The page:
Wing

126

Bishop Hall

127

Neumann Hall

128

Alpha Xi Omega

Alpha Xi Omega is a college level fraternity which fosters such ideals as individualism, brotherhood and innovation. Its main goal is to enable each brother to attain his full po· tential as a student in the college environment and to become an integral part of the community. The brotherhood has been involved in such varied activities as charity drives, beer socials, student government, major concerts, movies, dances, and parties. In the short span of just three years, Alpha Xi Omega has grown to be a truly many faceted organization.

Boosters Of College Morale

131

officers

The brothers of Delta Kappa have organized numerous social and service events to benefit the entire campus. In· cluded in the service projects is the presentation of the Dean Fritz Scholarship. The D K Directory is an annual project for the organization. The social events for the year include Crystal Ball and Kappa Kapers.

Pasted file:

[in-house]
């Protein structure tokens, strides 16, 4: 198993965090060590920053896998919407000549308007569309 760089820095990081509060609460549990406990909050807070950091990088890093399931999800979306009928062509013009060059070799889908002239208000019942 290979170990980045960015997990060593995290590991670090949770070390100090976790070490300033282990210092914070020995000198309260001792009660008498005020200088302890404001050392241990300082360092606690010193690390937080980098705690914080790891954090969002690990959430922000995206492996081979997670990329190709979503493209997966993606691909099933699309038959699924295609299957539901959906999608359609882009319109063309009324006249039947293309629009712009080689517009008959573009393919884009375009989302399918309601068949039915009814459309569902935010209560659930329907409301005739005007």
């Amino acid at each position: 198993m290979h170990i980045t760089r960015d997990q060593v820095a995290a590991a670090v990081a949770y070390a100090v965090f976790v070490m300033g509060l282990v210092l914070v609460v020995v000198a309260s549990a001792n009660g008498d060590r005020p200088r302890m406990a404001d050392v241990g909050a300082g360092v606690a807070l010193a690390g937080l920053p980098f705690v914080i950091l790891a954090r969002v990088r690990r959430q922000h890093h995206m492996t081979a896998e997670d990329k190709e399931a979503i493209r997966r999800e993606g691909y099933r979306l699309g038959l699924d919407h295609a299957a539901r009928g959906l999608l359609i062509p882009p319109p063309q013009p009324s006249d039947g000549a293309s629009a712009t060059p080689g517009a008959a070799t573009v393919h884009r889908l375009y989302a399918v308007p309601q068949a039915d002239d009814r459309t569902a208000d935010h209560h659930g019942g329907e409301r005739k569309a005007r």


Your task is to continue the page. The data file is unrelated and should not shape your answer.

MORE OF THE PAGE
Delta Kappa

132

Gamma Chi Gamllla ChI by nature is both social and pro– fessionaL Activities of the fraternity are planned to provide .orial experience essential for the bal– anced growth of the individual. Objective social training of a true nature is not possible in the fOl"lllal educational activities of the college, al– though it is necessary for the professional success and the harmonious adjustment of the individual to his environment. In Gamma a,i, it is only with a spirit of truth and honesty that we may find the true fraternity spirit. In such a fraternity there is unity, courage, persistence, and brotherhood_

11-4

Psi Ph i

President:

John A. Rose Jlice·President:

James J. Gapczynski

Secretary:

Gail John Lazenby

Treasurer:

Orville E. Nedeau

pledge class